Friday, October 27, 2006
"Revenants" by Keith Harvey
These days, thirty years after their passing,
one or the other taps on my door
or scratches the screen with nails bitten to the quick.
The younger one, who cut her wrists,
sometimes appears with a hand full of beignets
then drops her jeans and t-shirt in the foyer
before slipping under damp sheets with a giggle.
The older, married one, who overdosed on sleeping pills,
sneaks up the alley and stares
through the screens until I feel her wild crazy eyes
blink behind the bottled lens of her spectacles.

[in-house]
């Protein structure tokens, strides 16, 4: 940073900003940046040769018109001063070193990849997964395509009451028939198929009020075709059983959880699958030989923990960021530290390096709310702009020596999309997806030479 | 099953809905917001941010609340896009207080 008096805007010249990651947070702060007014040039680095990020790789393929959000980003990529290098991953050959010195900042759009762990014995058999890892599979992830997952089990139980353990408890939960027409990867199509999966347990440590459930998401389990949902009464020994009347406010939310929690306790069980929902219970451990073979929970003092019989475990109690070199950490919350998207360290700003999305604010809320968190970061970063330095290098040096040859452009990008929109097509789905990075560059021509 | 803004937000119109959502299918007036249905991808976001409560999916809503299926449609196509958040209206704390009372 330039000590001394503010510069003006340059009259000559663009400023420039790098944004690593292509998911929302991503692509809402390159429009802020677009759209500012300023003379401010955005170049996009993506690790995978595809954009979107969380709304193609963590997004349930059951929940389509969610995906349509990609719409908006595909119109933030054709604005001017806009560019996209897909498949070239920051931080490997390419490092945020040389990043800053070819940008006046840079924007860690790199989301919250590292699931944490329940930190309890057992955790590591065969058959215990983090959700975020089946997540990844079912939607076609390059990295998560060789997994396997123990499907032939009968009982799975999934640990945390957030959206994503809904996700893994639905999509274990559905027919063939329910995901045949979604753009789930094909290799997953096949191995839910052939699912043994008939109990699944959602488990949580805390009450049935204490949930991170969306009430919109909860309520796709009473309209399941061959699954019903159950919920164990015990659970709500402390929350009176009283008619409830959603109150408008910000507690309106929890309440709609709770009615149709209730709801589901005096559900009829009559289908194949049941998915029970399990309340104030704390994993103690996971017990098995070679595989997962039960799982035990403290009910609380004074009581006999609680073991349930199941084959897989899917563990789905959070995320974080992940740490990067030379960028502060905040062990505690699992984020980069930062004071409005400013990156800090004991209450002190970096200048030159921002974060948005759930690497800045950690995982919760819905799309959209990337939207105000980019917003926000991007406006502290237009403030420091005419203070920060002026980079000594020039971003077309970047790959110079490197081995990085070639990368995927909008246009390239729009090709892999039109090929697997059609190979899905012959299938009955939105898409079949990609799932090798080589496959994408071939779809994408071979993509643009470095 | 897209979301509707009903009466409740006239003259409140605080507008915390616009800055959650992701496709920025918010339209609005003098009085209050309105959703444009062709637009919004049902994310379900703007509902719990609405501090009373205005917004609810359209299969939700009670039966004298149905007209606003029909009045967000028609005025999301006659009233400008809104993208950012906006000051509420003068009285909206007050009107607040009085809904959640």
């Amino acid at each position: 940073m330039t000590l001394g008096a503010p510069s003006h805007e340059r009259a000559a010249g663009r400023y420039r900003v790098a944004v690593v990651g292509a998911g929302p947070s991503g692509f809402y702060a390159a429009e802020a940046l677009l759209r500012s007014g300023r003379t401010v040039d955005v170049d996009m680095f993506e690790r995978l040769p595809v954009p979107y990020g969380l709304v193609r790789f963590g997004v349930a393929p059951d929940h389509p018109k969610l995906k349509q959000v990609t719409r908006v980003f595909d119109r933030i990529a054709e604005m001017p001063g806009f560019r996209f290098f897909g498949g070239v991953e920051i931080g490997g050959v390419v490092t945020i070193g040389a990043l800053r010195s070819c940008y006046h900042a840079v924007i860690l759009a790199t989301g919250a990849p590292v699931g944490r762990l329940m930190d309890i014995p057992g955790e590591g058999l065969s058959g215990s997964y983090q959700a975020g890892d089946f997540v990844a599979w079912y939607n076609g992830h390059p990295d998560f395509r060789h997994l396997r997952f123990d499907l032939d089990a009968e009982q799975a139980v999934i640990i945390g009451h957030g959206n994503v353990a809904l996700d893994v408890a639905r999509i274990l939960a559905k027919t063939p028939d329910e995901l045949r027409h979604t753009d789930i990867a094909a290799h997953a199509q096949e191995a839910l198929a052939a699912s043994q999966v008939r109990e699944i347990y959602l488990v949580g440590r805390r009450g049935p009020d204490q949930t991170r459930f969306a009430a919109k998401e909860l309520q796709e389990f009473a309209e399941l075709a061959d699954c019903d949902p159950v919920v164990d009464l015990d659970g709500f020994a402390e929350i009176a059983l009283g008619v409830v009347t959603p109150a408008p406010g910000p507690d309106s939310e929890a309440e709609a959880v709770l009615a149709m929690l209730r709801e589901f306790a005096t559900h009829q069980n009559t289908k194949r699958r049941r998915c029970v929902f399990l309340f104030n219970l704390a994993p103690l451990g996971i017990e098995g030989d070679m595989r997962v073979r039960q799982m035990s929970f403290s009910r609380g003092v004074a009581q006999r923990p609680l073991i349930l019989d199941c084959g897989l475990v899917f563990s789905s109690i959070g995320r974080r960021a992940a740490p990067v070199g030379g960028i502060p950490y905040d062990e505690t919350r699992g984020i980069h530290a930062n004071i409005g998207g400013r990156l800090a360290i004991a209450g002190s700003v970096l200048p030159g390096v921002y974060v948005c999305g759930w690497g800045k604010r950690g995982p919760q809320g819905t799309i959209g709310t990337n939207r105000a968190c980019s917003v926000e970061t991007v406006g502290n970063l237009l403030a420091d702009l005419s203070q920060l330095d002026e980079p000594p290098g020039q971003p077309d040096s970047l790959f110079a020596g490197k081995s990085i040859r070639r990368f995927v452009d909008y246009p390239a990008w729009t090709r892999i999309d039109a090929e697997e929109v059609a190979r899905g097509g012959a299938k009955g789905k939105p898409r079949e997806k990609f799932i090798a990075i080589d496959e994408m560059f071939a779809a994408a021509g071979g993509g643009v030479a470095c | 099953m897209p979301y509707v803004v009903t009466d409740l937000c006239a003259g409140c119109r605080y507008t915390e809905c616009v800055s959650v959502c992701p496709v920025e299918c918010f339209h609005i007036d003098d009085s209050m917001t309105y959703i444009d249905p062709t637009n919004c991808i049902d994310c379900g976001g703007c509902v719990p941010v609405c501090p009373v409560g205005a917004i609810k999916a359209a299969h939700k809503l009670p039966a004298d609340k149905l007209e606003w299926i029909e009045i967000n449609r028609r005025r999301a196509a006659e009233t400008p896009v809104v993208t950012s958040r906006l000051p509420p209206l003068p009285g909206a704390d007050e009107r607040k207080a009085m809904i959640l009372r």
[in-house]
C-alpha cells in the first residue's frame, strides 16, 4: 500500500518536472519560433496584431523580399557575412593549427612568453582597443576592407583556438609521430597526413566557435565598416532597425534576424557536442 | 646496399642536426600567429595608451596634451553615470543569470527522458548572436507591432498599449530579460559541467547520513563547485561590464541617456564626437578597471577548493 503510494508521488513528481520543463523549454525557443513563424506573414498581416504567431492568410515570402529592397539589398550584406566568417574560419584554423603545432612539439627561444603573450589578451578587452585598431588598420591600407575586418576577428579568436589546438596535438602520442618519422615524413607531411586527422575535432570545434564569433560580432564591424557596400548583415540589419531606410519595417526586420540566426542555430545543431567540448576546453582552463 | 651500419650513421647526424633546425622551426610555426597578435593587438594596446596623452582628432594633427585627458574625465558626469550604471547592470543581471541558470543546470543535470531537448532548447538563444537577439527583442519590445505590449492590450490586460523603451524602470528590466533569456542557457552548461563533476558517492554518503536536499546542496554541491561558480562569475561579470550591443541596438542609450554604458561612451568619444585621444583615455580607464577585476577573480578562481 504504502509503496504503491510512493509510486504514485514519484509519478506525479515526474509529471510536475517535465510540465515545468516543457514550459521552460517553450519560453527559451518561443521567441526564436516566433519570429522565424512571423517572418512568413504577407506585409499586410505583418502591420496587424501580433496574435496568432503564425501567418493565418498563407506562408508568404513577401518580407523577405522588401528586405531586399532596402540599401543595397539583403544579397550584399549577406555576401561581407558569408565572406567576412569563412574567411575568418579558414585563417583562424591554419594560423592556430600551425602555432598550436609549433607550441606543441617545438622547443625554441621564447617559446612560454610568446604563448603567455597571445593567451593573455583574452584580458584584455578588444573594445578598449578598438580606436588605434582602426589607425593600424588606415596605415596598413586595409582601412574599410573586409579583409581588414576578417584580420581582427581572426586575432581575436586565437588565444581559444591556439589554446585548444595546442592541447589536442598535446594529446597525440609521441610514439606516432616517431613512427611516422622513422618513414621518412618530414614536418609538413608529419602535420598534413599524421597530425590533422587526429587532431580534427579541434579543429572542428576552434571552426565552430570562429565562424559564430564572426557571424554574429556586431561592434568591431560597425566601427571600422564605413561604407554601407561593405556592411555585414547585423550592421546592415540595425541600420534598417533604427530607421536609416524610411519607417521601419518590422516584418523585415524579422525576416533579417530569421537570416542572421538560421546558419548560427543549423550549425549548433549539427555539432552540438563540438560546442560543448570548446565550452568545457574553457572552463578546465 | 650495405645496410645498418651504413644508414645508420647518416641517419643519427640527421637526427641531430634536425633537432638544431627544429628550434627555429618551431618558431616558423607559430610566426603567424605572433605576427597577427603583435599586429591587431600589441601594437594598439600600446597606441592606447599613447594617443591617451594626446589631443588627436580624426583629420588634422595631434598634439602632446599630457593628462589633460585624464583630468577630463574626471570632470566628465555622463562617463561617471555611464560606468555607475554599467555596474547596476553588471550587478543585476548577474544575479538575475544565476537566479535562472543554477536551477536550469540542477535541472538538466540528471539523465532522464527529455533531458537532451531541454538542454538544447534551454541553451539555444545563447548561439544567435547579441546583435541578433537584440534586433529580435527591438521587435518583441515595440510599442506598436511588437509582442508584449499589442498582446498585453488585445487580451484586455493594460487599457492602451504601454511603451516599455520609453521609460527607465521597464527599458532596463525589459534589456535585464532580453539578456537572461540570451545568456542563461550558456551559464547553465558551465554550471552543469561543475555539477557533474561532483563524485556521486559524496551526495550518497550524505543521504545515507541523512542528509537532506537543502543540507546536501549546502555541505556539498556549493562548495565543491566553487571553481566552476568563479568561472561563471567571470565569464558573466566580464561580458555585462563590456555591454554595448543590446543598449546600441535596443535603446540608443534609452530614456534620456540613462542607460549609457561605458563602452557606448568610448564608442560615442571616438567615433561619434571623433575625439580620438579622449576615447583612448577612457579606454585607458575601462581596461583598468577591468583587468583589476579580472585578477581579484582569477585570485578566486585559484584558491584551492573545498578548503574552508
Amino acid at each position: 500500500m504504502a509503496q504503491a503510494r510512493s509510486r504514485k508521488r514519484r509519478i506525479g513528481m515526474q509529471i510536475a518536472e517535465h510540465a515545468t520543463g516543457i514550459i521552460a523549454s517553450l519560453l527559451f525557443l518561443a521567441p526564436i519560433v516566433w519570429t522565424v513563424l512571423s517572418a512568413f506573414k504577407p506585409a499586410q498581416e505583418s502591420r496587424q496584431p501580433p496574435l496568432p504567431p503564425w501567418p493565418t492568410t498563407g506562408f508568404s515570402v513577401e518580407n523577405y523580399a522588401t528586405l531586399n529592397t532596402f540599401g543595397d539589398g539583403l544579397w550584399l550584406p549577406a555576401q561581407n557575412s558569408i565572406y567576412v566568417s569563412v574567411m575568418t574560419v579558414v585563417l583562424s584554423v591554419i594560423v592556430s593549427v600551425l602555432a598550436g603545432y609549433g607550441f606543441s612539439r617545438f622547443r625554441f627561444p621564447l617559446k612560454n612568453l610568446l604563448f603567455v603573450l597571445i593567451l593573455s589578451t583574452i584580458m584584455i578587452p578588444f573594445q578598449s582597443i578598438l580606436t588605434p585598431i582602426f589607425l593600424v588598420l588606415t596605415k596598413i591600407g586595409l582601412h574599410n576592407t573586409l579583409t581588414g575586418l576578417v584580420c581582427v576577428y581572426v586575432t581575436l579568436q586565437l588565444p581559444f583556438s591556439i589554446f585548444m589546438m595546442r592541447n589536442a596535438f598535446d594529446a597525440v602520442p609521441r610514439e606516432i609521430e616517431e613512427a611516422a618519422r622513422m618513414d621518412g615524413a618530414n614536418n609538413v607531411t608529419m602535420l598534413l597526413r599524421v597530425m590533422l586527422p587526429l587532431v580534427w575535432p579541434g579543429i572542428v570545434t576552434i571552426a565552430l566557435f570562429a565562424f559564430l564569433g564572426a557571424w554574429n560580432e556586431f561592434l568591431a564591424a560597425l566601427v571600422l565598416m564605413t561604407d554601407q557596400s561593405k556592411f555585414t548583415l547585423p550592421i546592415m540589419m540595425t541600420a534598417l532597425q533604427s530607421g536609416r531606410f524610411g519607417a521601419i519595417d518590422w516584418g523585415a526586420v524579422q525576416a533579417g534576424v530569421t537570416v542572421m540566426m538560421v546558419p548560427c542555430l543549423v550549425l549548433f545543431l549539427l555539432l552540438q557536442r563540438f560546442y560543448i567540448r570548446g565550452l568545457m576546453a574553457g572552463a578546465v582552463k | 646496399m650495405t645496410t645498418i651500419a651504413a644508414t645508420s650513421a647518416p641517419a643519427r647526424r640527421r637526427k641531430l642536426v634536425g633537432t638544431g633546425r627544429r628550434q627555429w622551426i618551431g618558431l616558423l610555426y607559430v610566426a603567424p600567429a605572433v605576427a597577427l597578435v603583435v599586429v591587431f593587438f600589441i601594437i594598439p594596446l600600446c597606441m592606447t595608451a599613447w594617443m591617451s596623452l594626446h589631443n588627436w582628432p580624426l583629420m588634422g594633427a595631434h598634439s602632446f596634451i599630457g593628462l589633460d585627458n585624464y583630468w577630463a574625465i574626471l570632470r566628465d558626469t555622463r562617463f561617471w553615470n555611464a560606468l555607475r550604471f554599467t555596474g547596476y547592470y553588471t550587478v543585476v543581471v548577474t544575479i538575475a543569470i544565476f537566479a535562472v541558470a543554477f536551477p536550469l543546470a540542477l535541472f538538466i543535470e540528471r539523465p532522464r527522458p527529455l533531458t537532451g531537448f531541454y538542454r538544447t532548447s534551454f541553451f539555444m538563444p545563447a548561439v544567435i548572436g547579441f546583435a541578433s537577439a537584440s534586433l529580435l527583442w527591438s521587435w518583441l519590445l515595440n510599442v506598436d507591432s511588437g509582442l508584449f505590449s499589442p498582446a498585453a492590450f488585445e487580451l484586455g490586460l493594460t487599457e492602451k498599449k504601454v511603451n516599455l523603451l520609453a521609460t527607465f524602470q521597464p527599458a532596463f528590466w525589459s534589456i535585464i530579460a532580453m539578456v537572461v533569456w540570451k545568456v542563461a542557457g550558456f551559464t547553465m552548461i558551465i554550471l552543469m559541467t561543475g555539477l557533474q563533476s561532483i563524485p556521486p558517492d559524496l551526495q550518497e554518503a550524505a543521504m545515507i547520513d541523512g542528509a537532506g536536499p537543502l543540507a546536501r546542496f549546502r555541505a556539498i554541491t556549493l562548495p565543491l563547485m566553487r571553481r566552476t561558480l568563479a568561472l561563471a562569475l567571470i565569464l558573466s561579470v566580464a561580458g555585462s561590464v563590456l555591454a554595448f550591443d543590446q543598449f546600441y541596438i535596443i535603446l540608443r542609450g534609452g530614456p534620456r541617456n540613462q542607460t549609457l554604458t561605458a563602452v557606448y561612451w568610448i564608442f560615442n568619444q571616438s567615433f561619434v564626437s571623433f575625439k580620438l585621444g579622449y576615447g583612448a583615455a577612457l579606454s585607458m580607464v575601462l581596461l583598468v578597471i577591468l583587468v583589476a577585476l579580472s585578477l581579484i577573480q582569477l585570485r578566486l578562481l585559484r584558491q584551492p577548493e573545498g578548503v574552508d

She places them on the table near the door
before striding blindly with the confidence of frozen age
through the house turning off lights as she sheds her sun dress.
I cannot reject them now, nor could I then.
In their madness they were alive
with an electrical pulse that ran hot
beneath their soft skin
and I could not, nor can I now,
resist the sensual shock
of lightning over dark water at midnight.